“That was 2014,” Donohoe says of ‘Casanova’. “We were trying to find slightly more interesting ways of telling stories. With that one, we had the main hooks in the chorus, and we’d decided it was going to be called Casanova. All the typical kind of Casanova love songs just seemed a bit boring. Joe wrote the line, the hook, for Casanova, but I don’t think he had in his head that it would be about bedrooms. Liam took on writing the rest of the song, and then that idea came up. In some ways, it is a love song. It could be quite stereotypical, but that’s not interesting to us, so we put a twist on it.”

The new album is similarly diverse, delving into internet fakery. That fits well with modern political discourse, though not entirely deliberately, as many of the tracks pre-date some of the more recent data and marketing scandals.

“It’s a running theme through ‘Actor’,” Donohoe tells us. “Authenticity and questioning not necessarily the big picture, how you live your life, but day to day things. The album touches on the point of the actor being the person you put forward in any scenario. Even now, I feel like I’m acting somewhat to you. But that’s life. That’s what the underlying theme of the whole album is. Every track has a certain sense of that, be it a love story, or a critique of the internet.”

“In terms of gigs and stuff, you do want to put on a big show, lights, and jumping around. I suppose in a lot of ways, that wouldn’t be the most authentic version of each of us. Everyone has a stage persona. You don’t turn up unshowered in a hoodie.”

That’s some understatement for Heroes In Hiding, who have, oddly, almost taken themselves out of a gig in favour of an audiovisual experience once before, a concept they’ll be repeating for the launch of ‘Actor’.

“We thought it would be really interesting to do a project with someone who wasn’t a band, essentially,” McCabe explains. “We did a collaboration with a company called Second Frame Films, working with them to develop this long set, that turned out to be the ‘Curtains’ release. We played the album in its entirety, plus a few of our older tracks. It was one long set without breaks, and we built this big cube we made out of tracing paper and screens, a seven-by-seven metre cube. We shoved everyone into the cube and projected onto the outside, and played outside it, but in the same room. It was kind of an experiment to see if we weren’t there, would the experience be as good.”

“I guess it came back to the Actor thing. The film was the actor in that case. It seemed to work, as it had enough interest to make the music good. Obviously, if you’re in a warehouse in the middle of Dublin 8, it feels a bit surreal. We wanted to flip the live show on its head a little bit. All the screens were failing just before it opened, but eventually, we got it working.”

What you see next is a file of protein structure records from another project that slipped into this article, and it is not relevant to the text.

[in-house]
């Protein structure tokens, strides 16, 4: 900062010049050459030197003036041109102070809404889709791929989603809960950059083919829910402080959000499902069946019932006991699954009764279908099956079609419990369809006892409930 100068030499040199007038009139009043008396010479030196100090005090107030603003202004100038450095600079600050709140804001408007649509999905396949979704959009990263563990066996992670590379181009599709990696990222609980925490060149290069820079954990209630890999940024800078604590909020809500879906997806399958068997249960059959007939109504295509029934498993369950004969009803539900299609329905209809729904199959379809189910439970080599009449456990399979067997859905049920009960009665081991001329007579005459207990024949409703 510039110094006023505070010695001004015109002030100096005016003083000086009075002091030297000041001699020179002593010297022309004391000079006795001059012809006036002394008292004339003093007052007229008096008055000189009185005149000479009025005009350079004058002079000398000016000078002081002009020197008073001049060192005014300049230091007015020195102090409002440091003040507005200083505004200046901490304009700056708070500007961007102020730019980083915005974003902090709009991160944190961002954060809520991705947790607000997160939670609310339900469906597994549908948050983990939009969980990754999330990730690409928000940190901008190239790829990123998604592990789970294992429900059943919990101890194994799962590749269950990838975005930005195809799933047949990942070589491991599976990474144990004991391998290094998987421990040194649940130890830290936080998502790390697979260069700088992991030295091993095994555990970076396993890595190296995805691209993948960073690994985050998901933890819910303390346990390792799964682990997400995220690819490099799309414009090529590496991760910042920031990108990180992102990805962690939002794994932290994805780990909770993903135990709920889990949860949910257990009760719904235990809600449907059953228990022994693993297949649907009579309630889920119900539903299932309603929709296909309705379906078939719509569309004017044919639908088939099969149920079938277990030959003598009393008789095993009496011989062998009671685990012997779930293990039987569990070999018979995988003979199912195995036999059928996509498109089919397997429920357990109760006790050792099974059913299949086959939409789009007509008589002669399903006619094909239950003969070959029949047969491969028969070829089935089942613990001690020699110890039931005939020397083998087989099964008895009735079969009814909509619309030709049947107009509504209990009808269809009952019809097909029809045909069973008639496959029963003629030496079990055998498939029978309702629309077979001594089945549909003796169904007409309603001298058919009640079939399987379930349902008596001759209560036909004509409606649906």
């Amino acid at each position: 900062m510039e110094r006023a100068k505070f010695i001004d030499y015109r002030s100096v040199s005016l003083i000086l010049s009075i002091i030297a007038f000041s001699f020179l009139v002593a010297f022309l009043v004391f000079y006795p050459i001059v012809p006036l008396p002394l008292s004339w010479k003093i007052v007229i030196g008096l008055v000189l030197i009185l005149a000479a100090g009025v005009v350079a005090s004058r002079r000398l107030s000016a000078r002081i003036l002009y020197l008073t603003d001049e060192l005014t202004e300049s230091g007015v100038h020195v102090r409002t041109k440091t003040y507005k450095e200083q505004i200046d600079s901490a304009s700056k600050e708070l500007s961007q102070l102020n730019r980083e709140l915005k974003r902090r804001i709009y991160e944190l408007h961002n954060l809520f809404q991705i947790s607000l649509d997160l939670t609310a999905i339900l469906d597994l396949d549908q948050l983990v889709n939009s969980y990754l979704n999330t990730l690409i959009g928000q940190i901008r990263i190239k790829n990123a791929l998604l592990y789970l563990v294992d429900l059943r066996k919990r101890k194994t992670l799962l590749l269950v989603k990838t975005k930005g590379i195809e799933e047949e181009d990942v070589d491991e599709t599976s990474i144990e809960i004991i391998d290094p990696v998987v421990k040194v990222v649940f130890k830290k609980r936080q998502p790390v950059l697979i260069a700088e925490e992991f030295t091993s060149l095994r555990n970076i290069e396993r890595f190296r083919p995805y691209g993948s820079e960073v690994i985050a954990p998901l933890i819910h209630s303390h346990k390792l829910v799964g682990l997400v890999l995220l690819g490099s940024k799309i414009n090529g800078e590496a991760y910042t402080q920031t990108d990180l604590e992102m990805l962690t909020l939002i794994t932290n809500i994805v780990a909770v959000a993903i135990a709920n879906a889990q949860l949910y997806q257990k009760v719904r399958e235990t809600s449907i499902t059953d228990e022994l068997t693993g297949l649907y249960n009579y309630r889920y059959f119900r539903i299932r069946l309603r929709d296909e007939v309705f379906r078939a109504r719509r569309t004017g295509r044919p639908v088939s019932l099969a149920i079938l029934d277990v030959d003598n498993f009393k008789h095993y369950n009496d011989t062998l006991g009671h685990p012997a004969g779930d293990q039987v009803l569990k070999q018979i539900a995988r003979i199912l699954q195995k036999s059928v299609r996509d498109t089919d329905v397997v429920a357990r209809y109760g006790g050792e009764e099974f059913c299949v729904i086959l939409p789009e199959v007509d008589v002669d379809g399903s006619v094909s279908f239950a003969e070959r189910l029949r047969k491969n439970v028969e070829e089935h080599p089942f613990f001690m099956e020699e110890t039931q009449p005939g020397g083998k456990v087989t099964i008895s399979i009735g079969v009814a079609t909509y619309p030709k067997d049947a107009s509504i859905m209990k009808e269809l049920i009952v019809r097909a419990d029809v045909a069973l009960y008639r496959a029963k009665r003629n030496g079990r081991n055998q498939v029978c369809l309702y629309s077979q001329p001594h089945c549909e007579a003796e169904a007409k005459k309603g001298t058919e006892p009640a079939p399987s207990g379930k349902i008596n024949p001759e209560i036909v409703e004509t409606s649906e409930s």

“The whole thing ran to a click track. We recorded transitions in the studio, and then we played none stop for the whole hour. It would be a bit anticlimactic if it was stopping and starting,” Donohoe adds. “What we want to do this time, if we can, is sort of create half a cube, so you can see us in the cube this time. We’ll lose the sides, but hopefully, it’ll be an all empowering screen, taking in what we’re playing and what they’re showing.”

“So many good bands are getting up on stage and doing the same thing.” McCabe says. “It’s important to do something different. I think the success is already there for me. It’s finished. Whatever happens, happens. If we’re famous in six months time, or it dies, we did it.”

Heroes in Hiding launch their debut album ‘Actor’ at Tivoli Theatre on May 25, performing their stunning audiovisual set. The album is released on the same day.

This article is a greatly extended version of one of my weekly music columns for the Dublin Gazette, reproduced here with permission. Note: this column is published in the Dublin Gazette several days ahead of on this website. The Gazette is a freesheet paper available across Dublin, published on a Thursday. Pick up copies at these locations

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  1. The concept of the 360 concert is interesting for the album launch. Makes me wonder how they’d be able to scale it to a few thousand large audience. Either way, it’s great that a band can do something a little different from what’s going on. I wish them all the success they can enjoy.

  2. James

    Yeah its clever. I gather the main issue at the moment is travel costs – the two venues they’ve done it in are on the big side compared to their normal venues.

    As you can see from the video of the original version, it was originally quite an intimate but very immersive concept. That would be extremely difficult to scale up. The actual album launch one was more open, I think, without screens on all sides. Maybe that could translate?